The latest in church growth worship styles: dog-centric services:
When the Rev. Tom Eggebeen took over as interim pastor at Covenant Presbyterian Church three years ago, he looked around and knew it needed a jump start.
Most of his worshippers, though devoted, were in their 60s, attendance had bottomed out and the once-vibrant church was fading as a community touchstone in its bustling neighborhood.
So Eggebeen came up with a hair-raising idea: He would turn God's house into a doghouse by offering a 30-minute service complete with individual doggie beds, canine prayers and an offering of dog treats. He hopes it will reinvigorate the church's connection with the community, provide solace to elderly members and, possibly, attract new worshippers who are as crazy about God as they are about their four-legged friends.
Before the first Canines at Covenant service last Sunday, Eggebeen said many Christians love their pets as much as human family members and grieve just as deeply when they suffer — but churches have been slow to recognize that love as the work of God.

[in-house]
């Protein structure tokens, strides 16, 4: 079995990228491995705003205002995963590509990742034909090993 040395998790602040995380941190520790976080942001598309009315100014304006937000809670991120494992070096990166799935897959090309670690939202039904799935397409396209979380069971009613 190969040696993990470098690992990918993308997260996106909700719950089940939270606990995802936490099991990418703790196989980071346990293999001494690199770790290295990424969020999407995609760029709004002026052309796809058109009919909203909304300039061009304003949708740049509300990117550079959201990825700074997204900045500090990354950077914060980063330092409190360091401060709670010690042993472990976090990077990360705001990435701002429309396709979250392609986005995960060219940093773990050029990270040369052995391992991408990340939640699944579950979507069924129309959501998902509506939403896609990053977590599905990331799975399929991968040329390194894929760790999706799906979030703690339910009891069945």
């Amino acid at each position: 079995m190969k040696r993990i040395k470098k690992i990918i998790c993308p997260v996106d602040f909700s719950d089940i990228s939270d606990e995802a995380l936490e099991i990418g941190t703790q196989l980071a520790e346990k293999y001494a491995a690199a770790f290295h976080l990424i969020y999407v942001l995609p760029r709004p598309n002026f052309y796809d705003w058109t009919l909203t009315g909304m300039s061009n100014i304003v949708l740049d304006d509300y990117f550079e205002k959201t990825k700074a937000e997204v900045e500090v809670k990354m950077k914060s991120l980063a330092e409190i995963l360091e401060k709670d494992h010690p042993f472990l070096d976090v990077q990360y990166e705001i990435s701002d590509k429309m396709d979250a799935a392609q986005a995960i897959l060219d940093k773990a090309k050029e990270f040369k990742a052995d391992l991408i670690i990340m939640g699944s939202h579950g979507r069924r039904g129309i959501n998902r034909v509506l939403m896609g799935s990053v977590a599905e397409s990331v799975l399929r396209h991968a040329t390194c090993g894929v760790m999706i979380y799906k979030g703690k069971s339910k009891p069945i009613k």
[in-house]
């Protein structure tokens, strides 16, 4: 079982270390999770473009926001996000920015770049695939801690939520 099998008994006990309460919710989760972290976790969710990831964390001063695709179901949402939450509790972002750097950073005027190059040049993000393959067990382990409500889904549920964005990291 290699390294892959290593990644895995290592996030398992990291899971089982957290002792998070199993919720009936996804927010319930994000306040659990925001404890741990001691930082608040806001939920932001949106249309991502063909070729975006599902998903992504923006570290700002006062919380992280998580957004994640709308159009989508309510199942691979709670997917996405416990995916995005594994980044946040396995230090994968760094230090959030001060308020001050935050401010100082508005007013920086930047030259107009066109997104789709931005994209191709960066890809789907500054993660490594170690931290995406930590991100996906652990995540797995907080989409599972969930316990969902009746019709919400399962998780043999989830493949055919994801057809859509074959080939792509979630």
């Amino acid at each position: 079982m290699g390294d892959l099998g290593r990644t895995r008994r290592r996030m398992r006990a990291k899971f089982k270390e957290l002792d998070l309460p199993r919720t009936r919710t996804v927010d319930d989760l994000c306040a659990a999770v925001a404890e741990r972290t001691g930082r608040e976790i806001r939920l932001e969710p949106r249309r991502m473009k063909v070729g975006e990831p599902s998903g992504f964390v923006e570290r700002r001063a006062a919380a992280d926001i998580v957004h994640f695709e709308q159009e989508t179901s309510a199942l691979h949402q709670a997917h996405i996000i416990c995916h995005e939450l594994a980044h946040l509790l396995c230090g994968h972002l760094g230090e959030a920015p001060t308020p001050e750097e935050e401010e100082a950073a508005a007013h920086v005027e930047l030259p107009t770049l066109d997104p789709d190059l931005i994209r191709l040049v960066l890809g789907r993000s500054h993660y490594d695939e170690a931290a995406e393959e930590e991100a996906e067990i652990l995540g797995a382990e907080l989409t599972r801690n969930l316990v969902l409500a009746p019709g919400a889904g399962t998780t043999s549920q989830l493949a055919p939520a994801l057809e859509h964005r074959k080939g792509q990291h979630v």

"The Bible says of God only two things in terms of an 'is': That God is light and God is love. And wherever there's love, there's God in some fashion," said Eggebeen, himself a dog lover. "And when we love a dog and a dog loves us, that's a part of God and God is a part of that. So we honor that."
The weekly dog service at Covenant Presbyterian is part of a growing trend among churches nationwide to address the spirituality of pets and the deeply felt bonds that owners form with their animals.
The spirituality of pets! Dog church!